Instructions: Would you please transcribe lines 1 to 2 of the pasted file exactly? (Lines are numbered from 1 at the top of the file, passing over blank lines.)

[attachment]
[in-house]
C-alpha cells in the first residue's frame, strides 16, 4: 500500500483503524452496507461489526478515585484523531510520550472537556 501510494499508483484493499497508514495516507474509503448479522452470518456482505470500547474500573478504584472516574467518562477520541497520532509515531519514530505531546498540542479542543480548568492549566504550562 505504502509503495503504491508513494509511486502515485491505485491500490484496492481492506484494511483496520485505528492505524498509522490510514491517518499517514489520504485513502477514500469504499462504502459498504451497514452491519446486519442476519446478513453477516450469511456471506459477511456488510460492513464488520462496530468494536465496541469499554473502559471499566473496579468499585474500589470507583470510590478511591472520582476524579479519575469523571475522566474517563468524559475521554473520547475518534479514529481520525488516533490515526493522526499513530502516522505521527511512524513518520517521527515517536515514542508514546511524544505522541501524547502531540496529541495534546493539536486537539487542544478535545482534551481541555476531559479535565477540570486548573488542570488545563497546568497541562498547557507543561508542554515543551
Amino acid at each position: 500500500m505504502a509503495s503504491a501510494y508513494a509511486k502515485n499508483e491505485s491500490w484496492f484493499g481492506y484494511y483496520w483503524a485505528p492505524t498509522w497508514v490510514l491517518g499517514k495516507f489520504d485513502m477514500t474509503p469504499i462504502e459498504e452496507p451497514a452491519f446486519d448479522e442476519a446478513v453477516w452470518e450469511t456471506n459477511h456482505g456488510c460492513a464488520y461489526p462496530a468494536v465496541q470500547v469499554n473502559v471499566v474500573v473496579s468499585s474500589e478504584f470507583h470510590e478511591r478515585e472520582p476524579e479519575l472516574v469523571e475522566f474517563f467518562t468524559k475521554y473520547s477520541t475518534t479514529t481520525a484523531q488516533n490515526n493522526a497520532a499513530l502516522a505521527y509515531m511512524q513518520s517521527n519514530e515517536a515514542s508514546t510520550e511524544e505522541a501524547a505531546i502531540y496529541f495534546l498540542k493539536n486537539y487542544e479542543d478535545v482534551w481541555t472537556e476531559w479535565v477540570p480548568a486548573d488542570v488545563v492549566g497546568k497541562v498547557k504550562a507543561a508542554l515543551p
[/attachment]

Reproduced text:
[in-house]
C-alpha cells in the first residue's frame, strides 16, 4: 500500500483503524452496507461489526478515585484523531510520550472537556 501510494499508483484493499497508514495516507474509503448479522452470518456482505470500547474500573478504584472516574467518562477520541497520532509515531519514530505531546498540542479542543480548568492549566504550562 505504502509503495503504491508513494509511486502515485491505485491500490484496492481492506484494511483496520485505528492505524498509522490510514491517518499517514489520504485513502477514500469504499462504502459498504451497514452491519446486519442476519446478513453477516450469511456471506459477511456488510460492513464488520462496530468494536465496541469499554473502559471499566473496579468499585474500589470507583470510590478511591472520582476524579479519575469523571475522566474517563468524559475521554473520547475518534479514529481520525488516533490515526493522526499513530502516522505521527511512524513518520517521527515517536515514542508514546511524544505522541501524547502531540496529541495534546493539536486537539487542544478535545482534551481541555476531559479535565477540570486548573488542570488545563497546568497541562498547557507543561508542554515543551